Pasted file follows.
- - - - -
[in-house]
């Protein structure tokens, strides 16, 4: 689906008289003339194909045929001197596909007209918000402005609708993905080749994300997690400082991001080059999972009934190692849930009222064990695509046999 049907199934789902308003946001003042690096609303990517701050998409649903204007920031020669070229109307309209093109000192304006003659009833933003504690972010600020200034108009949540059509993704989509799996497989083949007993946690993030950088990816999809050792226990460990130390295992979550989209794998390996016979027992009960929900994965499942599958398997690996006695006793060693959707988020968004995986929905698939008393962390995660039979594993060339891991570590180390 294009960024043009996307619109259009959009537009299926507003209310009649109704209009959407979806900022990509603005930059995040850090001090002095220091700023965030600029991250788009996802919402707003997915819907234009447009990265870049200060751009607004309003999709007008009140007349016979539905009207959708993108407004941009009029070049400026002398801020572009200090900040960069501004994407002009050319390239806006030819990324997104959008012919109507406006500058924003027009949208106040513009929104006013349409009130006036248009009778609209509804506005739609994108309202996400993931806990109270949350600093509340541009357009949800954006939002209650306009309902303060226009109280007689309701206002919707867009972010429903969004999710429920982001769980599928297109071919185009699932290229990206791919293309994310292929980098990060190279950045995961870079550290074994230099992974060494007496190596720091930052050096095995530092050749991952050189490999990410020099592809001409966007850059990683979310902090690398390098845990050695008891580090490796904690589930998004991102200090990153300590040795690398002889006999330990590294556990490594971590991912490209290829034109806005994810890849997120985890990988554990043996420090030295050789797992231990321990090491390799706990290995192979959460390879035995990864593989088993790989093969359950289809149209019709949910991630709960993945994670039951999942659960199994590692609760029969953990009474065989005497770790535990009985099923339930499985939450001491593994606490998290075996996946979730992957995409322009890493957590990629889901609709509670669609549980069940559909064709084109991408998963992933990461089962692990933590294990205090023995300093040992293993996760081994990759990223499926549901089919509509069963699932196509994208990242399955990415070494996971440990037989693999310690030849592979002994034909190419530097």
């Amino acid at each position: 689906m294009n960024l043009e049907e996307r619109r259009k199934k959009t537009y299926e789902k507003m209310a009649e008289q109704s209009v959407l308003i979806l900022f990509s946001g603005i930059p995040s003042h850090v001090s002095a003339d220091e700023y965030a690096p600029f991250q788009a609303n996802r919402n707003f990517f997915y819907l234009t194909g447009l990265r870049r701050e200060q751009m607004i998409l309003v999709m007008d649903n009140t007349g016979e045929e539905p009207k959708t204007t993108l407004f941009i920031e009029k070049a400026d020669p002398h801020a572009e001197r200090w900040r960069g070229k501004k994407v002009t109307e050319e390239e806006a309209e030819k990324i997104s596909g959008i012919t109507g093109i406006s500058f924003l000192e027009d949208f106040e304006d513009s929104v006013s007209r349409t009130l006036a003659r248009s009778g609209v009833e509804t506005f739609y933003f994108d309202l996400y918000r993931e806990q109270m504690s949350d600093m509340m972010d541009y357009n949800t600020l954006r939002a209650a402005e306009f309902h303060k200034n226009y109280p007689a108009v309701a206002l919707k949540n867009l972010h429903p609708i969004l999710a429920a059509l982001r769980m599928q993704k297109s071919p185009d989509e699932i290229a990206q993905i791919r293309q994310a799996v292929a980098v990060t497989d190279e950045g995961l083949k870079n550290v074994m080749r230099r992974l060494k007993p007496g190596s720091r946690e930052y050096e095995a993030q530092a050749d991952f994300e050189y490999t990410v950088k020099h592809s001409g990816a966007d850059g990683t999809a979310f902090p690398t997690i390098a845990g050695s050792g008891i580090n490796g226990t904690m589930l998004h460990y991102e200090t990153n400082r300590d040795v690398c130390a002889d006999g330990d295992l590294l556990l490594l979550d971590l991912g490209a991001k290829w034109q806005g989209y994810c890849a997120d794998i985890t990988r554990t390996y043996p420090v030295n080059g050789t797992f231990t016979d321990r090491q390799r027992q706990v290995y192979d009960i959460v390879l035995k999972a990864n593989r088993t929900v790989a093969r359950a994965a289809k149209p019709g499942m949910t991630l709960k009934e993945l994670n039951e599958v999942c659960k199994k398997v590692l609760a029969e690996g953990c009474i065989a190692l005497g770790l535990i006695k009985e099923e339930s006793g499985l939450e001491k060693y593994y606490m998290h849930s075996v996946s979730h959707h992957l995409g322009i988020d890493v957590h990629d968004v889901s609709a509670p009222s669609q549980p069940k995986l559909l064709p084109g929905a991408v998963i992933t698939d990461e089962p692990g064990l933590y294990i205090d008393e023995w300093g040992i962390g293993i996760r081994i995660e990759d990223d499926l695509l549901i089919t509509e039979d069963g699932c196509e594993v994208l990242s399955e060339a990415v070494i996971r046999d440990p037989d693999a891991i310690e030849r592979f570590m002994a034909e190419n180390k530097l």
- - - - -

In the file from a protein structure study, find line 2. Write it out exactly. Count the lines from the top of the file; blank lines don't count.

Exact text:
């Protein structure tokens, strides 16, 4: 689906008289003339194909045929001197596909007209918000402005609708993905080749994300997690400082991001080059999972009934190692849930009222064990695509046999 049907199934789902308003946001003042690096609303990517701050998409649903204007920031020669070229109307309209093109000192304006003659009833933003504690972010600020200034108009949540059509993704989509799996497989083949007993946690993030950088990816999809050792226990460990130390295992979550989209794998390996016979027992009960929900994965499942599958398997690996006695006793060693959707988020968004995986929905698939008393962390995660039979594993060339891991570590180390 294009960024043009996307619109259009959009537009299926507003209310009649109704209009959407979806900022990509603005930059995040850090001090002095220091700023965030600029991250788009996802919402707003997915819907234009447009990265870049200060751009607004309003999709007008009140007349016979539905009207959708993108407004941009009029070049400026002398801020572009200090900040960069501004994407002009050319390239806006030819990324997104959008012919109507406006500058924003027009949208106040513009929104006013349409009130006036248009009778609209509804506005739609994108309202996400993931806990109270949350600093509340541009357009949800954006939002209650306009309902303060226009109280007689309701206002919707867009972010429903969004999710429920982001769980599928297109071919185009699932290229990206791919293309994310292929980098990060190279950045995961870079550290074994230099992974060494007496190596720091930052050096095995530092050749991952050189490999990410020099592809001409966007850059990683979310902090690398390098845990050695008891580090490796904690589930998004991102200090990153300590040795690398002889006999330990590294556990490594971590991912490209290829034109806005994810890849997120985890990988554990043996420090030295050789797992231990321990090491390799706990290995192979959460390879035995990864593989088993790989093969359950289809149209019709949910991630709960993945994670039951999942659960199994590692609760029969953990009474065989005497770790535990009985099923339930499985939450001491593994606490998290075996996946979730992957995409322009890493957590990629889901609709509670669609549980069940559909064709084109991408998963992933990461089962692990933590294990205090023995300093040992293993996760081994990759990223499926549901089919509509069963699932196509994208990242399955990415070494996971440990037989693999310690030849592979002994034909190419530097």